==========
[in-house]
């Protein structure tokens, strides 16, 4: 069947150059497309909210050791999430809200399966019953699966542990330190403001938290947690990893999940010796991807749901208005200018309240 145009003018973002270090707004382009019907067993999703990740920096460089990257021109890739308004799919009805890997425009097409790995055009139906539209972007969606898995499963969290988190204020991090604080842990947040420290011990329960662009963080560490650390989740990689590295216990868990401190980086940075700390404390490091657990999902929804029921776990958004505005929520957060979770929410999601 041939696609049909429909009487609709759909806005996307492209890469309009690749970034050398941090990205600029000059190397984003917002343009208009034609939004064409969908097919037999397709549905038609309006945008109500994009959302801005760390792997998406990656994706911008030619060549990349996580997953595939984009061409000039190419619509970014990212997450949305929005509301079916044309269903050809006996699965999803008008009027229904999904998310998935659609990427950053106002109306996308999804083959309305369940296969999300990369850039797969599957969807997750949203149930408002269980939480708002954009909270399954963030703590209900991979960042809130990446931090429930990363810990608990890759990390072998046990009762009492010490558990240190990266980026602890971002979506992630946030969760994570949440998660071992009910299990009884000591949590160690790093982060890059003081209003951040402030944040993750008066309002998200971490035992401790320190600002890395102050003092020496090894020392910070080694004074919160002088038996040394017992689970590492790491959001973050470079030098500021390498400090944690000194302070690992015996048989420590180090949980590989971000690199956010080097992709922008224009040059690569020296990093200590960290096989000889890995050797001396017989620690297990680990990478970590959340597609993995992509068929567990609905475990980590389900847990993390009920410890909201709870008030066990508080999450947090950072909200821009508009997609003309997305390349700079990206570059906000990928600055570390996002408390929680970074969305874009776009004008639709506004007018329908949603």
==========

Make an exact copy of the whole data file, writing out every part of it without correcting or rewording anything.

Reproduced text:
[in-house]
């Protein structure tokens, strides 16, 4: 069947150059497309909210050791999430809200399966019953699966542990330190403001938290947690990893999940010796991807749901208005200018309240 145009003018973002270090707004382009019907067993999703990740920096460089990257021109890739308004799919009805890997425009097409790995055009139906539209972007969606898995499963969290988190204020991090604080842990947040420290011990329960662009963080560490650390989740990689590295216990868990401190980086940075700390404390490091657990999902929804029921776990958004505005929520957060979770929410999601 041939696609049909429909009487609709759909806005996307492209890469309009690749970034050398941090990205600029000059190397984003917002343009208009034609939004064409969908097919037999397709549905038609309006945008109500994009959302801005760390792997998406990656994706911008030619060549990349996580997953595939984009061409000039190419619509970014990212997450949305929005509301079916044309269903050809006996699965999803008008009027229904999904998310998935659609990427950053106002109306996308999804083959309305369940296969999300990369850039797969599957969807997750949203149930408002269980939480708002954009909270399954963030703590209900991979960042809130990446931090429930990363810990608990890759990390072998046990009762009492010490558990240190990266980026602890971002979506992630946030969760994570949440998660071992009910299990009884000591949590160690790093982060890059003081209003951040402030944040993750008066309002998200971490035992401790320190600002890395102050003092020496090894020392910070080694004074919160002088038996040394017992689970590492790491959001973050470079030098500021390498400090944690000194302070690992015996048989420590180090949980590989971000690199956010080097992709922008224009040059690569020296990093200590960290096989000889890995050797001396017989620690297990680990990478970590959340597609993995992509068929567990609905475990980590389900847990993390009920410890909201709870008030066990508080999450947090950072909200821009508009997609003309997305390349700079990206570059906000990928600055570390996002408390929680970074969305874009776009004008639709506004007018329908949603």